Saturday, April 27, 2013
My chemo-comrad-cousin Chris (say that 3 times!) and I seem to have a lot in common these days. For one, we're clearly relatives. But this last year has brought us together in a different way - through cancer, surgeries, side effects and treatment. Me with a 3rd breast cancer diagnosis and him with Non-Hodgkins Lymphoma at 15. AND, recently, we finished our last treatments on the EXACT same day - March 26th! A day to remember! Woot! Woot!
His amazing mom (my first cousin) Deidre and I ritually texted each other this past year on treatment days with pics, "Chris ROCKS!" and "Number 12 - DONE!" texts! A year of closeness, perspective and cancer cheerleading that this disease has brought on.
And while Chris and my cancer journeys have been a mix of both similarities and differences, Chris and I mostly connected through cancer comparisons. With a quick hug and a head nod, we often and quickly fell into chit chat this past year about neuropathy, numbness in our toes, what foods grossed us out, our sleeping habits and of course remedies for nausea. One time, as we were sitting in his house on the couch while our band of caregivers were chatting it up and comparing OUR stats, I leaned over and whispered "Don't you like how they all talk about us like we're not even here?" He nodded and we both chuckled. But they all needed an outlet too as Chris and I forged on with hair loss and high-fives over our new fuzzy hair growth along with treatment and testing milestones.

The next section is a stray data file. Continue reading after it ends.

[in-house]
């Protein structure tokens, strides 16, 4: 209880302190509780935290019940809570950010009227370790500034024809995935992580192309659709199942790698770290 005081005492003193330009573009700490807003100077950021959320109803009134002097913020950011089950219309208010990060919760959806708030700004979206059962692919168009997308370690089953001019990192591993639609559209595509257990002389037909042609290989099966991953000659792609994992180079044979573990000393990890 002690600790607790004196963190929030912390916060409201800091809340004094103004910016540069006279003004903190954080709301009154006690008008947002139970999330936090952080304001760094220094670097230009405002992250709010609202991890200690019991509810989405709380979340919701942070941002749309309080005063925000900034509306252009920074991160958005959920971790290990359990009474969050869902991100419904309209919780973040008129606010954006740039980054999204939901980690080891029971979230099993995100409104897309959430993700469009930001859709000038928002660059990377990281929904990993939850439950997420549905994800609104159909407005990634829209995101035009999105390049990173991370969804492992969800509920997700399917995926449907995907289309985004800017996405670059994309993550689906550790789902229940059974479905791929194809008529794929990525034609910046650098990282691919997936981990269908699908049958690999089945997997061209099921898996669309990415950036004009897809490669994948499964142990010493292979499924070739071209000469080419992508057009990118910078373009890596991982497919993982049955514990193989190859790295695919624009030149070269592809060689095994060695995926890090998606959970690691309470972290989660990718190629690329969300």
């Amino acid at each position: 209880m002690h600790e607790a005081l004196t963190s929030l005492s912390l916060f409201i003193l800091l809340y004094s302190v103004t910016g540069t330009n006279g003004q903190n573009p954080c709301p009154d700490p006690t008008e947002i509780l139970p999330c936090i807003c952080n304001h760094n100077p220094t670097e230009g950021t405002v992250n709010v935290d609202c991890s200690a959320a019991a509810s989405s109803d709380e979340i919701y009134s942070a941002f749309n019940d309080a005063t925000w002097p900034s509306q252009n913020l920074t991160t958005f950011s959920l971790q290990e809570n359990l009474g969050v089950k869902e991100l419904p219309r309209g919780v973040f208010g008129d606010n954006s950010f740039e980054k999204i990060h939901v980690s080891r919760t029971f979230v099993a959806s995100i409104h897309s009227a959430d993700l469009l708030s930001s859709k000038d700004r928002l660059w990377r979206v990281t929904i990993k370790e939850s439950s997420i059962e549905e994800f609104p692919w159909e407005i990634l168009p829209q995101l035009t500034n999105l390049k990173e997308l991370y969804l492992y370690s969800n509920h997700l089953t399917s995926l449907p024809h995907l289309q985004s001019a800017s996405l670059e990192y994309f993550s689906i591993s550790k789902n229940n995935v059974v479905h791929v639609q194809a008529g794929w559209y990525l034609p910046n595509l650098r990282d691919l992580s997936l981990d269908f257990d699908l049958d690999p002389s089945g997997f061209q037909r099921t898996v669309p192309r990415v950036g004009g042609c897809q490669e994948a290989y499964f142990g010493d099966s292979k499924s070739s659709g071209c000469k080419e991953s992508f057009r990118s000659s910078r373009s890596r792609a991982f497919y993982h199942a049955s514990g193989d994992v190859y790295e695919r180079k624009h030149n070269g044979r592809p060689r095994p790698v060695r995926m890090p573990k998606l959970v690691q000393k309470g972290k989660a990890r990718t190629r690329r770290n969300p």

Chris' cancer stats still blow me away (48 rounds of chemo, 1 surgery, 17 radiation treatments) even though I was deep in my own cancer trenches and stats. Deidre and I talked for months like we were medical personnel: "What are his blood count numbers this week?" "Can he take a Zofran with some crackers and water?" "When's his PET scan?"How many days will he have for his radiation boost?" "Who's your chemo nurse today?" A new world of communication that brought us two cousins closer together after years of intermittent visits and updates through family.
We laugh at our new cancer language yet often cursed it when we were angry or frustrated. But then quickly, we reminded each other to take a deep breath to refocus ourselves on what we now call our 'gratitudes' - our health, our caregivers, our newfound perspective and treatments for a cure.